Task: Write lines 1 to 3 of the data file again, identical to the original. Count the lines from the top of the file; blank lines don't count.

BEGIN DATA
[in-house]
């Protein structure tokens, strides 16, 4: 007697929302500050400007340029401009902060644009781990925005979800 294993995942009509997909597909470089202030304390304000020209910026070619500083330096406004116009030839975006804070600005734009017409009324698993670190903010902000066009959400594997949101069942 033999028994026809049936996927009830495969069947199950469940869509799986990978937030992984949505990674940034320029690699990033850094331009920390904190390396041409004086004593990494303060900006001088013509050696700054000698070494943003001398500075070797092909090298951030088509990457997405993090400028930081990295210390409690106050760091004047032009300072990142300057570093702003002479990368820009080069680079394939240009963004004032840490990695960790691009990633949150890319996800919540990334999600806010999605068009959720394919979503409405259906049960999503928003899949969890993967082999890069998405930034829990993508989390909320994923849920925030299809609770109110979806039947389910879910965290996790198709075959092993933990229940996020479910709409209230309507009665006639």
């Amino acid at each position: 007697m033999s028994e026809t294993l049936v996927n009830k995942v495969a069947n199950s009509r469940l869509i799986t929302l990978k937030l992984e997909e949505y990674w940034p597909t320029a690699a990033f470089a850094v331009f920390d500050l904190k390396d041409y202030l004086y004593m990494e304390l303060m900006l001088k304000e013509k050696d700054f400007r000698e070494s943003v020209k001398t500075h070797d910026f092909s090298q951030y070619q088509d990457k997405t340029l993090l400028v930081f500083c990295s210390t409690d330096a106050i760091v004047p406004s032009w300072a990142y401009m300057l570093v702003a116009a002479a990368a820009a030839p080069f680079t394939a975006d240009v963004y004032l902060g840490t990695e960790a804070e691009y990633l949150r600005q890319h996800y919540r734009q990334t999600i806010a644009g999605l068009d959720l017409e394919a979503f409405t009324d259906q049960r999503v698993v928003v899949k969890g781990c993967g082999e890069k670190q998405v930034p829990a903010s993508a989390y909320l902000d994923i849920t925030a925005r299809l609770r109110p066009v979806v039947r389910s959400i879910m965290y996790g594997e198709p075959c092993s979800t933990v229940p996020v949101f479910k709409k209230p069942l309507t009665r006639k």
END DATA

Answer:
[in-house]
């Protein structure tokens, strides 16, 4: 007697929302500050400007340029401009902060644009781990925005979800 294993995942009509997909597909470089202030304390304000020209910026070619500083330096406004116009030839975006804070600005734009017409009324698993670190903010902000066009959400594997949101069942 033999028994026809049936996927009830495969069947199950469940869509799986990978937030992984949505990674940034320029690699990033850094331009920390904190390396041409004086004593990494303060900006001088013509050696700054000698070494943003001398500075070797092909090298951030088509990457997405993090400028930081990295210390409690106050760091004047032009300072990142300057570093702003002479990368820009080069680079394939240009963004004032840490990695960790691009990633949150890319996800919540990334999600806010999605068009959720394919979503409405259906049960999503928003899949969890993967082999890069998405930034829990993508989390909320994923849920925030299809609770109110979806039947389910879910965290996790198709075959092993933990229940996020479910709409209230309507009665006639």
């Amino acid at each position: 007697m033999s028994e026809t294993l049936v996927n009830k995942v495969a069947n199950s009509r469940l869509i799986t929302l990978k937030l992984e997909e949505y990674w940034p597909t320029a690699a990033f470089a850094v331009f920390d500050l904190k390396d041409y202030l004086y004593m990494e304390l303060m900006l001088k304000e013509k050696d700054f400007r000698e070494s943003v020209k001398t500075h070797d910026f092909s090298q951030y070619q088509d990457k997405t340029l993090l400028v930081f500083c990295s210390t409690d330096a106050i760091v004047p406004s032009w300072a990142y401009m300057l570093v702003a116009a002479a990368a820009a030839p080069f680079t394939a975006d240009v963004y004032l902060g840490t990695e960790a804070e691009y990633l949150r600005q890319h996800y919540r734009q990334t999600i806010a644009g999605l068009d959720l017409e394919a979503f409405t009324d259906q049960r999503v698993v928003v899949k969890g781990c993967g082999e890069k670190q998405v930034p829990a903010s993508a989390y909320l902000d994923i849920t925030a925005r299809l609770r109110p066009v979806v039947r389910s959400i879910m965290y996790g594997e198709p075959c092993s979800t933990v229940p996020v949101f479910k709409k209230p069942l309507t009665r006639k």